Saturday, October 30, 2010

The Empire Strikes Back

by Avinash Persaud ©

The role of financial institutions in the global crisis has led to a consensus that financial regulation must change. This column argues that the banking lobby, far from depleted, has struck back with a vengeance. It has managed to postpone the much needed regulation for a time when the need for it will be forgotten.

There are two remarkable aspects of the consensus around international financial regulation emerging in the run up to the November G20 meeting in Seoul. The first is that there is a consensus. International regulators are agreed that banks must set aside much more capital for risky assets; be less dependent on the whims of money markets; constrain the maturity mismatches between their assets and liabilities and set aside capital for holding complex derivatives where there may be settlement and clearing risks. They also agree that capital adequacy should move counter to the economic cycle and that banks should not be “too big to fail”. Getting an international consensus around action that is sensible – save for the emphasis on “too big to fail”- is no mean achievement.

The second is that despite appearing to be down and out, the banking lobby has struck back, successfully making the case that all of these initiatives should be postponed or phased-in between 2015 and 2019. By then the pressure for regulatory reform could be a distant memory. Financial regulation veterans will be experiencing déjà vu. In each of the last seven international financial crises, plans for a radical shake up of international regulatory or monetary arrangements made surprising progress, only to be tidied away and stuffed in the bottom drawer once the economy recovered. Many of the new initiatives being proposed today have been pulled out of that same drawer, dusted down and updated.

The argument that the banking system is too broken and the world economy too fragile, to support more onerous regulations, is seductive for politicians desperately trying to boost consumer demand. But it is suspect. It highlights that attempts to make banking regulation more counter-cyclical have not gone far enough. The point of counter-cyclicality is to loosen the constraints to lending in times of recession like today and to tighten them when growth and optimism have returned and the worse credit mistakes are being made. Counter-cyclicality needs to be at the heart of the new regulatory regime and not an optional extra. As Professor Charles Goodhart of the LSE and I have said before, crashes will not be avoided if we continue to feed the booms. The methodology of counter-cyclicality is complex and given that economic cycles are more national or regional than global, it makes for greater host country regulation and national ring-fencing of bankers’ operations. International banks do not like that. To counter they appeal to the “right”-sounding notion of level playing fields.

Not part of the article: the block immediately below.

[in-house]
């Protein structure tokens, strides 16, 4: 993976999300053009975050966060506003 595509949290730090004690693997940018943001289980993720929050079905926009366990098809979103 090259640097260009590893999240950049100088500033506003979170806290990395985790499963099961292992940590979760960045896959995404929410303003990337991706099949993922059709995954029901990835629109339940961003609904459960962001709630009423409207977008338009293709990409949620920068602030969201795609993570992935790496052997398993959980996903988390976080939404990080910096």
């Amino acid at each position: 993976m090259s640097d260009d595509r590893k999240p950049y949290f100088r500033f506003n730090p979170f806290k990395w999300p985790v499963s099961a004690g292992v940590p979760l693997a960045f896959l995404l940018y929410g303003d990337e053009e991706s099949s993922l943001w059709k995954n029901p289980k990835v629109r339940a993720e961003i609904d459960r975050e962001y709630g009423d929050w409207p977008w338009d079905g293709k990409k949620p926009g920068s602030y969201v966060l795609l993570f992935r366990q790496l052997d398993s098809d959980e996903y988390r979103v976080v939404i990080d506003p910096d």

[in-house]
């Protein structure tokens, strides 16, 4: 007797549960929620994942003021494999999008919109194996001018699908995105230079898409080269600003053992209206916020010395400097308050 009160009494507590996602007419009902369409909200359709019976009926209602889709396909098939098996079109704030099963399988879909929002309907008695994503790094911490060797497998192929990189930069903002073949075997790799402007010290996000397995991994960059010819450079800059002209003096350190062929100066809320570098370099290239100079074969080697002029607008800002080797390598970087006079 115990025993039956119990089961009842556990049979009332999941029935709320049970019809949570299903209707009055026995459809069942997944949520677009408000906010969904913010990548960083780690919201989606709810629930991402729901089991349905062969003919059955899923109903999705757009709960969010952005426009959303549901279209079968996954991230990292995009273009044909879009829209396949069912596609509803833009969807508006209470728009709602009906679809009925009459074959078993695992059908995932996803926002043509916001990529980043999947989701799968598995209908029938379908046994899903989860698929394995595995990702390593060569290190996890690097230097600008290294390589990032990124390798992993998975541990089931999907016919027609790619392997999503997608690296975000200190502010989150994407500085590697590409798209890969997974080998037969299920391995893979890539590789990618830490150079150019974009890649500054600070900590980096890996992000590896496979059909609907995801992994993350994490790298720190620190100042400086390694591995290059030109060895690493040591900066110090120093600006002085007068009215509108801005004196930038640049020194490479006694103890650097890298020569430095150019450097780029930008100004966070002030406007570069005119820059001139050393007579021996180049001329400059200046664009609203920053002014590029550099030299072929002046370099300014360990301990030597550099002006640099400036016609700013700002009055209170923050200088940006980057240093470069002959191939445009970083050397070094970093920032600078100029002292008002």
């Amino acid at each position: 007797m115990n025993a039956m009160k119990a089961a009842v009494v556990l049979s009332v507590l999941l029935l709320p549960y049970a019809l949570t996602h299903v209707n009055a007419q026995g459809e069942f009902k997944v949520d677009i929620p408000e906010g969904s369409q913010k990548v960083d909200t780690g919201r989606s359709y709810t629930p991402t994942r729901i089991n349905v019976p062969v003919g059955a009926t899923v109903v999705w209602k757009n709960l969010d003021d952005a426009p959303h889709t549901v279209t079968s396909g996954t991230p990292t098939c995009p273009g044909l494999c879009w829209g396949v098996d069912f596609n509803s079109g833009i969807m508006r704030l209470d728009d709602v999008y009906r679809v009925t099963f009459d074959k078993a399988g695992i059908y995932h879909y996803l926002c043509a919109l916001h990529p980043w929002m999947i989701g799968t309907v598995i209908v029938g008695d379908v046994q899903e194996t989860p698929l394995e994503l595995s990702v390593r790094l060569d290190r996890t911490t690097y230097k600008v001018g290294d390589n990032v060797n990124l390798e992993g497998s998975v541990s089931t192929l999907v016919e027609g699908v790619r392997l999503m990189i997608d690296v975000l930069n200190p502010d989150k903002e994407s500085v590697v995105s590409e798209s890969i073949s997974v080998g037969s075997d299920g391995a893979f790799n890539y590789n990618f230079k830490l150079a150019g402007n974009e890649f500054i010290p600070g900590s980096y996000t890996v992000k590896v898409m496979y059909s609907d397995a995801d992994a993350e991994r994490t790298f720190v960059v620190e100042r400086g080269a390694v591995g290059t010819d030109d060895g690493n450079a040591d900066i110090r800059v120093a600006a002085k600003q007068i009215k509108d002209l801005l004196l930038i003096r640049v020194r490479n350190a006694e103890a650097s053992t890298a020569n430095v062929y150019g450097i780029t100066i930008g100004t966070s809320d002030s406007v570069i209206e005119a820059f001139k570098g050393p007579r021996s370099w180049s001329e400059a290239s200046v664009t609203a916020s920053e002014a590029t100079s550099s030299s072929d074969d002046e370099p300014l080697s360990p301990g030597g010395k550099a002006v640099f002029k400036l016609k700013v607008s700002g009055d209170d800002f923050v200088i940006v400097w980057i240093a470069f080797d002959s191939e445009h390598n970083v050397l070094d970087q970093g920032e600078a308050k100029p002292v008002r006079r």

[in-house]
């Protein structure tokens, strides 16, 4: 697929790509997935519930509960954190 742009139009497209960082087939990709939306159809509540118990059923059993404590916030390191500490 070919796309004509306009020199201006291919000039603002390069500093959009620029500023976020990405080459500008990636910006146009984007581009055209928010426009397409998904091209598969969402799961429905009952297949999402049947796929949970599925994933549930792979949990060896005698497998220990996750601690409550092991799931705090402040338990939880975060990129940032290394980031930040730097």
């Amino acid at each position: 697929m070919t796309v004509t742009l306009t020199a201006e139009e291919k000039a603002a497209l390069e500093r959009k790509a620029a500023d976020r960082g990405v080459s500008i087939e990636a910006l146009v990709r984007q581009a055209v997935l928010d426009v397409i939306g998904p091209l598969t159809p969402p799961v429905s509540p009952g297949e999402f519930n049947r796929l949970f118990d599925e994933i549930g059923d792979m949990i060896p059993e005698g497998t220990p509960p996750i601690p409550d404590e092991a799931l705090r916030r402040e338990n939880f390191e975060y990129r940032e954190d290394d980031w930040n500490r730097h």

The other problem of kicking regulatory initiatives into the long grass is that as long as the prospect of new profit-squeezing regulation is out there, uncertainty will limit the one thing everyone is agreed the banking system needs more of – capital from investors. It is one of those delicious fallacies of composition that what banks want individually is often not in their collective interests. I recall writing in October 2002, what the FT headline writers presciently captured as “Banks put themselves at risk in Basel.”

Competitive finance is critical to the development of a robust and dynamic economy – locally and globally. But the lesson currently being repeated is that regulatory capture – subtle, sophisticated, and seductive – has the power to stop us from developing a financial industry that serves the economy rather than the other way around.

Tackling regulatory capture head on is the better argument for limiting bank size. The notion that smaller institutions will make the financial system safer ignores history. The UK Secondary Banking Crisis of 1973-75, for example, had a bigger impact on property prices and the stock market than the current one. The principal avenue of financial contagion is the panic-stricken search for institutions that look similar to the one that has just failed. Moreover, a large number of small institutions doing the same dangerous thing is just as toxic, if not more so, than a small number of large institutions engaged in the same activity. But smaller institutions invest less in political lobbying. A politically less powerful financial system has a better chance of being reassuringly boring.

The way to make the financial system safer is to break up institutions not by the porous boundaries of “narrow” and “wholesale” banking, but by the more fundamental boundaries of risk capacity. To create systemic resilience we need a systemic approach to capital adequacy requirements across the entire financial system, one that pushes different financial risks to wherever across the entire financial there is greater capacity for those different risks.